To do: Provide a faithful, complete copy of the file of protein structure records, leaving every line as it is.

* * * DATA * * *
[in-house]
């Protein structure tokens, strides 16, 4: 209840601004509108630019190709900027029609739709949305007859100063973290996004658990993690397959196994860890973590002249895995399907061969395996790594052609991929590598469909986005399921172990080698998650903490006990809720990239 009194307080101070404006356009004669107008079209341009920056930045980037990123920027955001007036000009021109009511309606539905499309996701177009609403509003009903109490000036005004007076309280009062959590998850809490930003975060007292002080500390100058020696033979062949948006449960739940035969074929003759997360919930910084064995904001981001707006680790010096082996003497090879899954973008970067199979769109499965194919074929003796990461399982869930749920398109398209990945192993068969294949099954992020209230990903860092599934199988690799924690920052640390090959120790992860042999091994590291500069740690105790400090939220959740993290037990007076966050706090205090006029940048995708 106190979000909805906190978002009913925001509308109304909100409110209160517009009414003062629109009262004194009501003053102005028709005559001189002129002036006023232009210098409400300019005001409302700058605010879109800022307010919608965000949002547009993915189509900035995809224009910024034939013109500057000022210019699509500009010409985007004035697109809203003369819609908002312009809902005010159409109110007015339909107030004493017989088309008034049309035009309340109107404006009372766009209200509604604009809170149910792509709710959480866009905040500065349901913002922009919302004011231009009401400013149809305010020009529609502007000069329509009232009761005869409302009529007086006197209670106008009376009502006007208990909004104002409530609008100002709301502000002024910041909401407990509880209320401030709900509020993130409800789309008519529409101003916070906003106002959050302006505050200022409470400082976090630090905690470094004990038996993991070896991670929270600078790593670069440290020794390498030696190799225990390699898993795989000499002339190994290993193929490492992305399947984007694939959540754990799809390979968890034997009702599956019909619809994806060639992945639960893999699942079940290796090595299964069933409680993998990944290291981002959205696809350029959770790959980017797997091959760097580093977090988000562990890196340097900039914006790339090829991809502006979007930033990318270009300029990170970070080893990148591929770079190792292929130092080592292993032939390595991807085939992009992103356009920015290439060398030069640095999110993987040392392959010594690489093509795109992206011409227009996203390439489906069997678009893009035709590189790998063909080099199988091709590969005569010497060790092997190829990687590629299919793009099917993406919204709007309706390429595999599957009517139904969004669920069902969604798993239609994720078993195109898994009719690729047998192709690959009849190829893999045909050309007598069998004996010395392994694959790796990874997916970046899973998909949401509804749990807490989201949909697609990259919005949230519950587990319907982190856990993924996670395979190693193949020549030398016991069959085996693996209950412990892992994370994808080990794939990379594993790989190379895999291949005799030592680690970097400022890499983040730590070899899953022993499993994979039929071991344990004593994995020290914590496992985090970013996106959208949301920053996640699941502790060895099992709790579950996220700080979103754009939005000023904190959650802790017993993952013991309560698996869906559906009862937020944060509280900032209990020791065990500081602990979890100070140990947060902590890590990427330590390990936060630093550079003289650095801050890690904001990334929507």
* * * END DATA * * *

[in-house]
């Protein structure tokens, strides 16, 4: 209840601004509108630019190709900027029609739709949305007859100063973290996004658990993690397959196994860890973590002249895995399907061969395996790594052609991929590598469909986005399921172990080698998650903490006990809720990239 009194307080101070404006356009004669107008079209341009920056930045980037990123920027955001007036000009021109009511309606539905499309996701177009609403509003009903109490000036005004007076309280009062959590998850809490930003975060007292002080500390100058020696033979062949948006449960739940035969074929003759997360919930910084064995904001981001707006680790010096082996003497090879899954973008970067199979769109499965194919074929003796990461399982869930749920398109398209990945192993068969294949099954992020209230990903860092599934199988690799924690920052640390090959120790992860042999091994590291500069740690105790400090939220959740993290037990007076966050706090205090006029940048995708 106190979000909805906190978002009913925001509308109304909100409110209160517009009414003062629109009262004194009501003053102005028709005559001189002129002036006023232009210098409400300019005001409302700058605010879109800022307010919608965000949002547009993915189509900035995809224009910024034939013109500057000022210019699509500009010409985007004035697109809203003369819609908002312009809902005010159409109110007015339909107030004493017989088309008034049309035009309340109107404006009372766009209200509604604009809170149910792509709710959480866009905040500065349901913002922009919302004011231009009401400013149809305010020009529609502007000069329509009232009761005869409302009529007086006197209670106008009376009502006007208990909004104002409530609008100002709301502000002024910041909401407990509880209320401030709900509020993130409800789309008519529409101003916070906003106002959050302006505050200022409470400082976090630090905690470094004990038996993991070896991670929270600078790593670069440290020794390498030696190799225990390699898993795989000499002339190994290993193929490492992305399947984007694939959540754990799809390979968890034997009702599956019909619809994806060639992945639960893999699942079940290796090595299964069933409680993998990944290291981002959205696809350029959770790959980017797997091959760097580093977090988000562990890196340097900039914006790339090829991809502006979007930033990318270009300029990170970070080893990148591929770079190792292929130092080592292993032939390595991807085939992009992103356009920015290439060398030069640095999110993987040392392959010594690489093509795109992206011409227009996203390439489906069997678009893009035709590189790998063909080099199988091709590969005569010497060790092997190829990687590629299919793009099917993406919204709007309706390429595999599957009517139904969004669920069902969604798993239609994720078993195109898994009719690729047998192709690959009849190829893999045909050309007598069998004996010395392994694959790796990874997916970046899973998909949401509804749990807490989201949909697609990259919005949230519950587990319907982190856990993924996670395979190693193949020549030398016991069959085996693996209950412990892992994370994808080990794939990379594993790989190379895999291949005799030592680690970097400022890499983040730590070899899953022993499993994979039929071991344990004593994995020290914590496992985090970013996106959208949301920053996640699941502790060895099992709790579950996220700080979103754009939005000023904190959650802790017993993952013991309560698996869906559906009862937020944060509280900032209990020791065990500081602990979890100070140990947060902590890590990427330590390990936060630093550079003289650095801050890690904001990334929507």